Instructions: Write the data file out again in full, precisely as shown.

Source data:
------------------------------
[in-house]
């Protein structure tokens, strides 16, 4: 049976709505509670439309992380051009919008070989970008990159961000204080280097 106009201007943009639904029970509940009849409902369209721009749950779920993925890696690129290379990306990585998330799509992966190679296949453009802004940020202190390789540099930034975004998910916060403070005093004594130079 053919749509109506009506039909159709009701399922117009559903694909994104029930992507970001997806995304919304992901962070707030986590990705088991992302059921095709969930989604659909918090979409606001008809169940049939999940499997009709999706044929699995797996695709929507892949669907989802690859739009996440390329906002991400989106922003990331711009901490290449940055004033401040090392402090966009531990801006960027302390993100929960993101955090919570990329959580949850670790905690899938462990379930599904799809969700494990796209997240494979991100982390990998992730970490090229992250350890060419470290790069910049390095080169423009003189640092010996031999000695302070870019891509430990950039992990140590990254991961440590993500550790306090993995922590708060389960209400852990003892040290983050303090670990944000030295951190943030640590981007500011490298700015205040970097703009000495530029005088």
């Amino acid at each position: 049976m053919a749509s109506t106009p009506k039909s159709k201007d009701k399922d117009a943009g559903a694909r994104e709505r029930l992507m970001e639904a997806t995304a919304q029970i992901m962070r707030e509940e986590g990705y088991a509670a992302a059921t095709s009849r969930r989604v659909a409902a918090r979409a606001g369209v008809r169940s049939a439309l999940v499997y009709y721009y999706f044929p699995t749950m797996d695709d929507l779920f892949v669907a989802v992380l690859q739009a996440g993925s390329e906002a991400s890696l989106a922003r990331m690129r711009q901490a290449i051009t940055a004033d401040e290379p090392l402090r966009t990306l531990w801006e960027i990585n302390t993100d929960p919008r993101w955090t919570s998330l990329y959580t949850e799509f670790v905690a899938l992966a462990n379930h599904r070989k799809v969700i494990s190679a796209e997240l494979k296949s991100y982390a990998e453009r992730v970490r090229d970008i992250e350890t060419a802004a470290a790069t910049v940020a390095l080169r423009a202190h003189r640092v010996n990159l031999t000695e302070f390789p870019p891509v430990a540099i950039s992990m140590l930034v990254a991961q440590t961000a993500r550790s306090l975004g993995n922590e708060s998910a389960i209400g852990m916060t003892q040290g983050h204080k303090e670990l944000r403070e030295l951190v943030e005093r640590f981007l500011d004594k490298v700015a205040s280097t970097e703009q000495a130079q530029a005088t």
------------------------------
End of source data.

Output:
[in-house]
């Protein structure tokens, strides 16, 4: 049976709505509670439309992380051009919008070989970008990159961000204080280097 106009201007943009639904029970509940009849409902369209721009749950779920993925890696690129290379990306990585998330799509992966190679296949453009802004940020202190390789540099930034975004998910916060403070005093004594130079 053919749509109506009506039909159709009701399922117009559903694909994104029930992507970001997806995304919304992901962070707030986590990705088991992302059921095709969930989604659909918090979409606001008809169940049939999940499997009709999706044929699995797996695709929507892949669907989802690859739009996440390329906002991400989106922003990331711009901490290449940055004033401040090392402090966009531990801006960027302390993100929960993101955090919570990329959580949850670790905690899938462990379930599904799809969700494990796209997240494979991100982390990998992730970490090229992250350890060419470290790069910049390095080169423009003189640092010996031999000695302070870019891509430990950039992990140590990254991961440590993500550790306090993995922590708060389960209400852990003892040290983050303090670990944000030295951190943030640590981007500011490298700015205040970097703009000495530029005088």
């Amino acid at each position: 049976m053919a749509s109506t106009p009506k039909s159709k201007d009701k399922d117009a943009g559903a694909r994104e709505r029930l992507m970001e639904a997806t995304a919304q029970i992901m962070r707030e509940e986590g990705y088991a509670a992302a059921t095709s009849r969930r989604v659909a409902a918090r979409a606001g369209v008809r169940s049939a439309l999940v499997y009709y721009y999706f044929p699995t749950m797996d695709d929507l779920f892949v669907a989802v992380l690859q739009a996440g993925s390329e906002a991400s890696l989106a922003r990331m690129r711009q901490a290449i051009t940055a004033d401040e290379p090392l402090r966009t990306l531990w801006e960027i990585n302390t993100d929960p919008r993101w955090t919570s998330l990329y959580t949850e799509f670790v905690a899938l992966a462990n379930h599904r070989k799809v969700i494990s190679a796209e997240l494979k296949s991100y982390a990998e453009r992730v970490r090229d970008i992250e350890t060419a802004a470290a790069t910049v940020a390095l080169r423009a202190h003189r640092v010996n990159l031999t000695e302070f390789p870019p891509v430990a540099i950039s992990m140590l930034v990254a991961q440590t961000a993500r550790s306090l975004g993995n922590e708060s998910a389960i209400g852990m916060t003892q040290g983050h204080k303090e670990l944000r403070e030295l951190v943030e005093r640590f981007l500011d004594k490298v700015a205040s280097t970097e703009q000495a130079q530029a005088t």